The Male Mental Health Timebomb Is a Problem for Everyone

Writing for the Huffington Post on the 20th of October 2015 Dr Fox writes about the dangers of depression in men in Britain.

When I was campaigning for the Conservative party leadership in 2005, I wanted to make mental health a key issue. One of my Parliamentary colleagues told me "I was going to vote for you but not if you are going to talk about things like that. Voters don't want to hear about that". It struck me as wrong on several fronts.

First, I believed that many voters did, and still do, want to discuss the subject and second, even if they didn't, it is the duty of policymakers to lead and not just follow public opinion. Perhaps most important was the subtext to his opposition - that this was a subject best kept in the dark, something that polite society would want to avoid. Herein lies one of the biggest obstacles to getting mental health issues onto a par with physical illness - the fact that there is, unbelievably in 21st Century Britain, still a taboo surrounding mental illness.

Taken along with late presentation of symptoms, and the availability of treatment, it represents one of the main reasons for poor outcomes. Is this problem worse among men? My own experience as both a GP and as an MP would tend to suggest that it is.

The culture of our society makes it difficult for many men to admit that they cannot cope with the stresses and strains around them. Some feel that they have failed in their role as the breadwinner or head of the household if they succumb to depression, severe anxiety or worse. Stereotyping in the media, entertainment and advertising can exacerbate this and lead to feelings of social failure and inadequacy which can worsen the underlying problem. Fortunately, this is beginning to change but not quickly enough.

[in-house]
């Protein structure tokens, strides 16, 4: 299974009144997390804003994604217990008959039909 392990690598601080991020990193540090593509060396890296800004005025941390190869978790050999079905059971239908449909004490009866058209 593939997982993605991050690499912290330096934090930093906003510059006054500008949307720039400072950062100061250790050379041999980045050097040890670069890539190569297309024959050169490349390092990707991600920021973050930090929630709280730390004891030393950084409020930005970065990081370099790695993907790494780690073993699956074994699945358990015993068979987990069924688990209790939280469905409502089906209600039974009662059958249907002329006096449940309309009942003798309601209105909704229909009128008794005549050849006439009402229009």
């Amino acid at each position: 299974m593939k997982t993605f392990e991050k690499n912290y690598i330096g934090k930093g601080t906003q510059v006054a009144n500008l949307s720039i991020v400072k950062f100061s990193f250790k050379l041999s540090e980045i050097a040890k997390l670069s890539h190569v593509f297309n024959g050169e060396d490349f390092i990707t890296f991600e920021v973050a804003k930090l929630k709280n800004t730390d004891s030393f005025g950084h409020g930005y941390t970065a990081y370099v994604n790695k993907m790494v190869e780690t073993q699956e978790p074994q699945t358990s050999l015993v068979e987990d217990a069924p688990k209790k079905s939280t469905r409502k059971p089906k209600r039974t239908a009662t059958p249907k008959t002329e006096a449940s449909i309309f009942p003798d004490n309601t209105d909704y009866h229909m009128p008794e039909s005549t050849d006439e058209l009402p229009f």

The statistics relating to the worst manifestation of the failure to deal with the mental problems facing men, the rate of suicide, are deeply worrying. British men are three times as likely to die by suicide as British women. Suicide remains the most common cause of death in men under the age of 35. Over a quarter (26%) of 24-34 year old males who die take their own lives, compared to 13% amongst women. What's worse, the problem seems to be creeping up the age range.

A recent report suggested that suicide among middle aged men had risen by 76% between 2006 and 2014. What's more, for those actually receiving help, the suicide rate was three times higher for those receiving care at home as those admitted for in-patient care.

What can we do to deal with this epidemic? Dealing with the cultural issue would be a start - it is one of the last great taboos we need to break - if we are to get men to seek help before it is too late.

We also need to better understand the drivers that cause increased male mental illness (for example, unemployment is much more likely to result in suicide in men compared to women). When patients do pluck up the courage to seek help, and the difficulty to do this must not be underestimated, the appropriate treatment must be available.

The government has recently introduced waiting time targets for "talking therapies" yet there is completely unacceptable variation in provision in different parts of the country. We must also ensure that, when it is deemed appropriate, sufficient in-patient places are available, reversing the trend of recent years.

These things together would be a start in dealing with the problem but that is all. The mental health timebomb currently exploding among the male population is a problem for everyone, including the women who love and care for them. It is time for us all to take action.